Rosie: We both lost it during that scene. And that one was a big moment in feminism! Because it showed that women shit sometimes, even in scary, pristine bridal stores. But I really like the plane scene (when Rose Byrne’s character gives Kristen Wiig weird muscle relaxers or something while they’re flying to Vegas) because Kristen Wiig is so fucking awesome. “There’s a small colonial woman on the wing!”
Myles: I love how belligerent she got on the plane — it was real!
Rosie: That scene owed a lot to I Love Lucy. Lucille Ball is the OG Kristen Wiig. Also what the fuck were those pills Helen (Rose Byrne) gave her? Valium or something? Jesus, Helen was the worst. Those beautiful country club princesses are specifically designed to make regular gals feel awful about themselves.
Myles: Yeah, Helen sucked, but we all know a “Helen” so we loved it. Also, how stupid was Annie to not just MARRY the cop? (She gets pulled over by a cop at one point and he turns out to be Mr. Nice Guy, so they date, but of course she gets scared off, but then they get back together, etc. ).
Rosie: Ugh, I got sick of the cop subplot. Even though I totally wanted them to get together. You know what would have been cooler? If at the end of the movie, Annie had gotten her failed bakery business up and going again instead of Getting The Guy. That would have been rad. But as Michelle Dean at the Awl pointed out, while the movie itself is a big step for women in comedy, the plotline actually ISN’T — it still perpetuates the cultural myth that marriage is the most important thing ever to women. Paging Jen Doll. However, baby steps, you know? I”m just happy this movie got made.
Myles: Yes, I’m happy it got made too. It was fun!
Rosie: And it means there will be more girl comedies. Which is awesome.
Myles: Yes, I want to see Anna Faris and Mindy Kaling do a movie together. #funnyladies
Rosie: I’m obsessed with Mindy Kaling. You know, it sucks that women being funny even had to be “proven” at all. But now I guess we can put that issue to bed. I was just saying this to someone — I feel like Hollywood finally made a movie just for ME. Myles, you already know all about that because you are a male between the ages of 18 and 30.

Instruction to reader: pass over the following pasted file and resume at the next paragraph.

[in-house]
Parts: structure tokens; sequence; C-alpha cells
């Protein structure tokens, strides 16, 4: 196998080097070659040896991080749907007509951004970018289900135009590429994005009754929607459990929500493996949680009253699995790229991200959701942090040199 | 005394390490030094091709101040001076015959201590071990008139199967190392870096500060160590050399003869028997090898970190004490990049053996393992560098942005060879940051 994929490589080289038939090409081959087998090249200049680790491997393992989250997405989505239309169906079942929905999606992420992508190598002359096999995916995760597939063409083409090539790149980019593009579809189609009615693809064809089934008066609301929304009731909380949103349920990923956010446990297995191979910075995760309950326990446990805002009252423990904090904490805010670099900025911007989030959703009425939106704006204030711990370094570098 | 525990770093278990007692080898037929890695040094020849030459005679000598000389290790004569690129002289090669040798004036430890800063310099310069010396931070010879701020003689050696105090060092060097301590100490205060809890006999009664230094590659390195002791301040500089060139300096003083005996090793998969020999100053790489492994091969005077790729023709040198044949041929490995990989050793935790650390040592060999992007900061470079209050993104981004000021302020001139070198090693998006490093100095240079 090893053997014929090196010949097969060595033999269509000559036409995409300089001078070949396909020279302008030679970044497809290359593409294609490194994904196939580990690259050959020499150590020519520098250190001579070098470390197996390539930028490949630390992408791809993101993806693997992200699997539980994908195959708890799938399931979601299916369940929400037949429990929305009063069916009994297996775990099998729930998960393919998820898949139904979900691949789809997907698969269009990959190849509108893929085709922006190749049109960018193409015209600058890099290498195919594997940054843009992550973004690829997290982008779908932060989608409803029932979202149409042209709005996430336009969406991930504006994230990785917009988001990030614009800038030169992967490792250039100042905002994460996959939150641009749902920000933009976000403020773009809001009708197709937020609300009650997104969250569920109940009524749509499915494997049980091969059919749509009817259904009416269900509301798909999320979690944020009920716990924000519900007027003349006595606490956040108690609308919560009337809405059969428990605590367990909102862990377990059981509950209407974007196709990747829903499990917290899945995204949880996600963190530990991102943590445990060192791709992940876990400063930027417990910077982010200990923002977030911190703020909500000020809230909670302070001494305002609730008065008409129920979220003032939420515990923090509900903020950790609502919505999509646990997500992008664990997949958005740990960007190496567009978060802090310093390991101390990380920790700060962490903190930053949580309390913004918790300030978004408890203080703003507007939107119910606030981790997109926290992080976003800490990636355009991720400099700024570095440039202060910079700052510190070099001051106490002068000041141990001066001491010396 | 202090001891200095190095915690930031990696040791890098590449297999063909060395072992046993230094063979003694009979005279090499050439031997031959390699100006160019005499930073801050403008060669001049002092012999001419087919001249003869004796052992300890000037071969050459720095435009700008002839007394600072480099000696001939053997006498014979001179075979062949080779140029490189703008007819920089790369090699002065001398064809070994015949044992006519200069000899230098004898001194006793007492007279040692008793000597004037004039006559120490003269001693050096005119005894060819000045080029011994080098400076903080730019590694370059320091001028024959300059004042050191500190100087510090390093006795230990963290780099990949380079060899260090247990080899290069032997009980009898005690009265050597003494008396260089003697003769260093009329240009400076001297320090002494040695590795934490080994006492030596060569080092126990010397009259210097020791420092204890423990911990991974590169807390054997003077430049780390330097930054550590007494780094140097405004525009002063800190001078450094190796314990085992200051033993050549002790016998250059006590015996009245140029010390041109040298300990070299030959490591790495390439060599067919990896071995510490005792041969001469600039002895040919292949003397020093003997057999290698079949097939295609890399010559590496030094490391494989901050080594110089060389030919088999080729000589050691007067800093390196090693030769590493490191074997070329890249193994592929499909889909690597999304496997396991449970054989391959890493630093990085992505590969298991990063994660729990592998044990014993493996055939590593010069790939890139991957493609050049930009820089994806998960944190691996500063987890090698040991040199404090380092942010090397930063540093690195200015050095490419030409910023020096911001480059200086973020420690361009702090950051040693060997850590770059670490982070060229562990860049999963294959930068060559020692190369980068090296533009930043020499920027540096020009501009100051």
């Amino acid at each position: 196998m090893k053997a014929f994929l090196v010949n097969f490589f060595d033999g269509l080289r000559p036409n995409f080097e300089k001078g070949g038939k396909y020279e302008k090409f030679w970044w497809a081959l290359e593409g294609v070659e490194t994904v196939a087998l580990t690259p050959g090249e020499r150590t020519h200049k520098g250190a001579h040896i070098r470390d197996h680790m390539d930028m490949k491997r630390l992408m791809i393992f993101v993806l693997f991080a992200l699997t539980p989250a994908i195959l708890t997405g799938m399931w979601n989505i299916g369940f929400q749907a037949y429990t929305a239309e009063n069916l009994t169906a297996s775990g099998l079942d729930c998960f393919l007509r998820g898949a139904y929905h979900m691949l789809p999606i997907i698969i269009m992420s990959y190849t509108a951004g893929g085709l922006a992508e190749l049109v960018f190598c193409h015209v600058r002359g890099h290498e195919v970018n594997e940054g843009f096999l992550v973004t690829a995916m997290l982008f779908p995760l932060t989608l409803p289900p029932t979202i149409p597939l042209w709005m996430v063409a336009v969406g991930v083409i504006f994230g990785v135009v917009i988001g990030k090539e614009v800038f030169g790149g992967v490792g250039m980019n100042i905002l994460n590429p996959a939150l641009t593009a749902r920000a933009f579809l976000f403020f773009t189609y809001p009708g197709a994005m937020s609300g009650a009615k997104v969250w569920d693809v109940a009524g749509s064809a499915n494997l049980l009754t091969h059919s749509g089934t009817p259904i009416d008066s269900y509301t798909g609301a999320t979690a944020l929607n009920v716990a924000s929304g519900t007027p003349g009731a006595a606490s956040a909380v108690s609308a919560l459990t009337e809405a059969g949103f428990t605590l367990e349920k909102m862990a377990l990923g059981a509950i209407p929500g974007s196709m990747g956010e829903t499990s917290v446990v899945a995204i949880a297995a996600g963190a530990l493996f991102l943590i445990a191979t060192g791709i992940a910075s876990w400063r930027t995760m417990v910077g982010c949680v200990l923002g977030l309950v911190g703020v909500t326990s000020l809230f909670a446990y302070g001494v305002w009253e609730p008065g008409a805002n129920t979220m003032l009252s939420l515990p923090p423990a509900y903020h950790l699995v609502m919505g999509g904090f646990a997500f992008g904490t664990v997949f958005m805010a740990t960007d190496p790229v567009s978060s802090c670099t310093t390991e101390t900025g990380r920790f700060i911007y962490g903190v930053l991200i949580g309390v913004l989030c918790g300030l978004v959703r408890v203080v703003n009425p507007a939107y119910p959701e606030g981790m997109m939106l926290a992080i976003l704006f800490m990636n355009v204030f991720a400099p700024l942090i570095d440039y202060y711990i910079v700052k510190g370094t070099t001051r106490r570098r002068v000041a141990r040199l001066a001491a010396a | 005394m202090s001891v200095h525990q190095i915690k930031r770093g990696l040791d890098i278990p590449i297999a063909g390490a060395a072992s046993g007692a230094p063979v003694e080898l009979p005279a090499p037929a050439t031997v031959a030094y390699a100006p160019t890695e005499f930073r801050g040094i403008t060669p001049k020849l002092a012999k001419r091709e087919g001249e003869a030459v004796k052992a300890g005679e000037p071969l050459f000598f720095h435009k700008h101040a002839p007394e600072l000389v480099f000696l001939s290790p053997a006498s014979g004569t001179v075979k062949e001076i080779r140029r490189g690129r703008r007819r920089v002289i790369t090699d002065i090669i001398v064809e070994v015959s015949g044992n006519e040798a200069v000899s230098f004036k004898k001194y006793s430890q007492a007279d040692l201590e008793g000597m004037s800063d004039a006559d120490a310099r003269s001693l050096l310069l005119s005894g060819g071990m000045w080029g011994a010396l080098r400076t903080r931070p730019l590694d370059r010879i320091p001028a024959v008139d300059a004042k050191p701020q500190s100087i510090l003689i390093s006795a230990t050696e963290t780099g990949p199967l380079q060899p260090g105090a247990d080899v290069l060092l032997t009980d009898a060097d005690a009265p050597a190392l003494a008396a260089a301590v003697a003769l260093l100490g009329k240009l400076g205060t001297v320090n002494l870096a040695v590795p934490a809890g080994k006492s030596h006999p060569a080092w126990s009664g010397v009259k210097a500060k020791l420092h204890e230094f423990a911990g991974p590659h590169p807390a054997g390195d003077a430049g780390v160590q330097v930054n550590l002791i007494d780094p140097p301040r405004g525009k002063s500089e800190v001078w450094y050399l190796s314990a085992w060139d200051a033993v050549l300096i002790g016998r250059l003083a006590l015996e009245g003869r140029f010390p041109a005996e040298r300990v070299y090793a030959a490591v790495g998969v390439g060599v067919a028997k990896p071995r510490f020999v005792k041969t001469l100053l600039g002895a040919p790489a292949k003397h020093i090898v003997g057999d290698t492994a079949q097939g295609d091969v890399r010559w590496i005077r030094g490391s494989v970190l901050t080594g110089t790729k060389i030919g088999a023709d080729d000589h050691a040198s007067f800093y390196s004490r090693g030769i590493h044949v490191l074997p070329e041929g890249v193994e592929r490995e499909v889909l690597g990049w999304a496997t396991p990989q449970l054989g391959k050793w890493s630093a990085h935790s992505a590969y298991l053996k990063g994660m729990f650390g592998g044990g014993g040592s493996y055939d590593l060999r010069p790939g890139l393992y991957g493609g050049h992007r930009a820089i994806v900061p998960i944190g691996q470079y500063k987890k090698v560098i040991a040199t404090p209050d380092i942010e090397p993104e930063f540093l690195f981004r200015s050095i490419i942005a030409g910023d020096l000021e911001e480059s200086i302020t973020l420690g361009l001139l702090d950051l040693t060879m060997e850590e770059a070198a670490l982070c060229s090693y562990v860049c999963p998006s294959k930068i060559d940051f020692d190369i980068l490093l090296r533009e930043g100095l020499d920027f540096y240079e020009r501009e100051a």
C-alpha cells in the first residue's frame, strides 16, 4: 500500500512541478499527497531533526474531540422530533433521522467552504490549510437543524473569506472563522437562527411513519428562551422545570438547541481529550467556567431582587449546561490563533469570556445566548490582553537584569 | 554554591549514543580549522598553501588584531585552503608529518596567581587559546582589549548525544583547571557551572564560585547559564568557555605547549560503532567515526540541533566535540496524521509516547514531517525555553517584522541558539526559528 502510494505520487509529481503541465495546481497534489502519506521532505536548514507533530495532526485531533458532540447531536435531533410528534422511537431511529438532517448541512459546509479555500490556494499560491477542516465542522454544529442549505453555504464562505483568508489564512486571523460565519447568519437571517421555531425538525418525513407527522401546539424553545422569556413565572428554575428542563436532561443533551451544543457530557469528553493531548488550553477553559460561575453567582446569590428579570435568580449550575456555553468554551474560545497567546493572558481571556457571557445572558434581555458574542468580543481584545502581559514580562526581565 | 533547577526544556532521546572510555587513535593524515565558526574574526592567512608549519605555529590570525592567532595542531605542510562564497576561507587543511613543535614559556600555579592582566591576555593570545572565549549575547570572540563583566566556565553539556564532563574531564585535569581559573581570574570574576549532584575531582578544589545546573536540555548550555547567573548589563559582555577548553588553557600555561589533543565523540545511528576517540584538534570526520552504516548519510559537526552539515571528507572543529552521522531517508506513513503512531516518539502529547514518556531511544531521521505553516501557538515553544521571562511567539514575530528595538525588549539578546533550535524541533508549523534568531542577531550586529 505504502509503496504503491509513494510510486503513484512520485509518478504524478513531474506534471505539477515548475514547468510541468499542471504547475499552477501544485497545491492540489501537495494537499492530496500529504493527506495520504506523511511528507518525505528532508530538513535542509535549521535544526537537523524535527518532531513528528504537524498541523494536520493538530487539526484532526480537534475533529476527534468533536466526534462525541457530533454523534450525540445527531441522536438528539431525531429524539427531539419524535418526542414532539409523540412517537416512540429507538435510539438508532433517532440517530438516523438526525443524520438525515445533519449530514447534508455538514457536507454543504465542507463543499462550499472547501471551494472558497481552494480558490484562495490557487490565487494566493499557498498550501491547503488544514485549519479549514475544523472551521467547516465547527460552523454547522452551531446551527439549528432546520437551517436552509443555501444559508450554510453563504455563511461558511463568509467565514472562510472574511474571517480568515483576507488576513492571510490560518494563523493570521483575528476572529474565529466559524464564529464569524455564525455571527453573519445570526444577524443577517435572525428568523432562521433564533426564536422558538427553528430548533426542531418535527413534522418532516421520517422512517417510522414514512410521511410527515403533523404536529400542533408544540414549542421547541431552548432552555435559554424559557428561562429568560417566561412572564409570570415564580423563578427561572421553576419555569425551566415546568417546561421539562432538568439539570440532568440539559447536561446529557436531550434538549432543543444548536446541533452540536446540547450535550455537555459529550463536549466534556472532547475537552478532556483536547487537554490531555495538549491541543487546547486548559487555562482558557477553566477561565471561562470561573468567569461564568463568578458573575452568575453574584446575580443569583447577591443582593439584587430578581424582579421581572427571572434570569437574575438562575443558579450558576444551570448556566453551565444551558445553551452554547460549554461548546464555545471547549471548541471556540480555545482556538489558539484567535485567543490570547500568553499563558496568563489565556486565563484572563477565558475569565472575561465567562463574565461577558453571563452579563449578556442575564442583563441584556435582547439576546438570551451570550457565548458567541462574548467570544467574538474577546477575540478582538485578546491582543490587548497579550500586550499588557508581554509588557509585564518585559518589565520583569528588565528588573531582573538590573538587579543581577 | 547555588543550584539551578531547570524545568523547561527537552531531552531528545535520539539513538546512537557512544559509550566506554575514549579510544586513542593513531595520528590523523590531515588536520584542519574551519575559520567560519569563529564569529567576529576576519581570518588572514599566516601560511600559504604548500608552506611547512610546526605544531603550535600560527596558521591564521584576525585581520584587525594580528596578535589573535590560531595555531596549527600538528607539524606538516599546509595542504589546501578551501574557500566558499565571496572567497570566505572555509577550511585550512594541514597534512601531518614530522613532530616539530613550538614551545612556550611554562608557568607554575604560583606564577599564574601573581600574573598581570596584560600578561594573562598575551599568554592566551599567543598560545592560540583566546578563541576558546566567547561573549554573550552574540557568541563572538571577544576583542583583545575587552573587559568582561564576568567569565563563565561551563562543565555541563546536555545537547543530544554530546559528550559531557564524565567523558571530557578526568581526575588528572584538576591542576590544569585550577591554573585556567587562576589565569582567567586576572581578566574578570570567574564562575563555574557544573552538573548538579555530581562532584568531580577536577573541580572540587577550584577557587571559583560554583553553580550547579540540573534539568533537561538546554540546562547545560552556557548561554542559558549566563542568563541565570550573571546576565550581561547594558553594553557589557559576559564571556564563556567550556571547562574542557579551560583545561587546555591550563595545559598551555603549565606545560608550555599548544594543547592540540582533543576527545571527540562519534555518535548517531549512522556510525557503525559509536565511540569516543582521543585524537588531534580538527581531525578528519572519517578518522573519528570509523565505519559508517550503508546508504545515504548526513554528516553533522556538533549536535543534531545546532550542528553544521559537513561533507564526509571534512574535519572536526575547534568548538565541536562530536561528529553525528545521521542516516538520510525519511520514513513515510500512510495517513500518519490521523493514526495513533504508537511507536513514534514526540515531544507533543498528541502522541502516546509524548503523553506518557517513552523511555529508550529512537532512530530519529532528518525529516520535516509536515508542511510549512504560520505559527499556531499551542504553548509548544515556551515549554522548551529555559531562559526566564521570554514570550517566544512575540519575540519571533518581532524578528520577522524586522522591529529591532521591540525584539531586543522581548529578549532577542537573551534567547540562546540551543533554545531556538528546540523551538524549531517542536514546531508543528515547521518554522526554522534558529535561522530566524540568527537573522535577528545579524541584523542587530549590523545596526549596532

Myles: But there are no movies about young male bloggers (yet!).
Rosie: Pretty sure Mark Zuckerberg had a blog for like five minutes in The Social Network. Myles, do you think you would have liked the movie as much if the women in it weren’t as hot? Tell the truth.
Myles: Who was hot in that movie? I don’t really think any of them are supposed to be “hot girls.”
Rosie: I guess that answers it! Your answer is actually refreshing. Because I was worried that dudes would go see this movie because, like, it has a bunch of chicks in it, to gawk at them.
Rosie: So, final thoughts? On the importance of Bridesmaids, or just on the funniness of the movie in general?
Myles: I thought it was a funny movie. That’s really all that needs to be said. I don’t think its an “important cultural touchstone” or anything. It’s a B+/A- comedy that starred some funny women. Kudos to them!
Rosie: I actually do think it’s important. It means that the question of whether or not people will go see funny women being funny has been answered. That’s big! As a girl who isn’t into rom-coms, it meant a lot to me to see a movie that was aimed at me, not at teenage boys who play Call of Duty.
This article from the Village Voice Archive was posted on May 18, 2011